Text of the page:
#302 How I Survived Winter 2014

Nancy disregards grim warnings while on winter vacation, and reaffirms her faith that people are just people, no matter where you go.

How I Survived Winter 2014

It is now spring, the dawning of a new riding season, and I find myself reflecting. I learned things this winter that I never knew before. I stepped outside my area of comfort to explore and found myself meeting other adventurous types. My off-season activities took me to mountain slopes and coral reefs—I met other riders too!
This year I ‘needed’ to have fun. I found myself setting up adventures like stepping-stones before I knew it would be the longest winter imaginable. I was re-introduced to skiing last winter by another rider. I learned I could still ski after a 30-year hiatus. I enjoyed the Blues and Blacks at Holiday Valley. This winter I added Mont Tremblant, Quebec and then later visited my fabulous sister Cathy Straume and amazing newfound family out in Greenwood, BC. They took me to Big White, Phoenix and Red Mountain. There I could only ski the Greens and Blues (which are like Black runs here).
The runs are so much longer, and mountain views spectacular. Those of you who live in BC really have it all. And for those who don’t know, I was not the only biker on the slopes. Even our publisher is a skier!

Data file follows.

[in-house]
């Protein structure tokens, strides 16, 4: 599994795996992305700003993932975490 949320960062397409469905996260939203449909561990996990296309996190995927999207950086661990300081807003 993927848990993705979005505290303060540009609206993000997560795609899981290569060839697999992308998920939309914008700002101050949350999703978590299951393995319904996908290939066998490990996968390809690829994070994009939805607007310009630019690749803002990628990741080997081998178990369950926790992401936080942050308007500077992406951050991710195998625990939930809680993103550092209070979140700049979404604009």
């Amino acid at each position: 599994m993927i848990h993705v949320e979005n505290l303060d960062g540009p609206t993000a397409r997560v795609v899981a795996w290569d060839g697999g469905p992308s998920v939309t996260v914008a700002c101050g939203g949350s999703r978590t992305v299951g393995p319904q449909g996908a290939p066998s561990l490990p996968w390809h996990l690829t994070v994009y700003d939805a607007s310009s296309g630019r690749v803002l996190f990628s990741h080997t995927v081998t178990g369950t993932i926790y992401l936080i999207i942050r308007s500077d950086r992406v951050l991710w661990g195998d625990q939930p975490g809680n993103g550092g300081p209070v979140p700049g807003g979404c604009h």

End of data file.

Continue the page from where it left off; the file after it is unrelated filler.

I couldn’t help but notice the similarity between downhill skiing and dirt biking. For me, the combination of fear and excitement translates into endorphins. Both require skill, involve speed, which must be physically controlled, and in both cases trees can get in the way.
I found myself wonderfully distracted this winter while flying down mountain slopes with planks strapped to my boots. I was excited the day before, eyes wide open the day of, and then still really happy the day after. It really helps get through the dark days of winter.
I did something else unusual this winter. I signed up with Water Sports and took half a scuba diving course in a Toronto swimming pool, and the second half in the Bahamas.
I booked a week on a sailboat in the Bahamas at the end of winter. I managed 14 dives in one week on a BlackBeard Cruise! It was an amazing adventure. Dive Master Christy Weaver so inspired me that I took not only the Open Water but the Advanced Certification too! In one week I went from novice to going 105 feet deep, swimming around sharks, barracudas, in and around coral reefs, learned to identify a number of colourful fish and interesting sea sponges. I saw a huge Moray eel that lived inside a wreck. It looked prehistoric.
I tried to lose my fear of jumping off a boat with 16 pounds of weight strapped around my waist and a big heavy tank of air strapped to my back. My longest dive underwater was 72 minutes.
I learned there were scooters for rent and after our 65-foot sailboat docked I set out to find them. I wasn’t the only biker on the boat. A fellow rider/diver informed me that I could not ride a scooter outside the tourist zone, that it was completely unsafe, that “They will jump you.”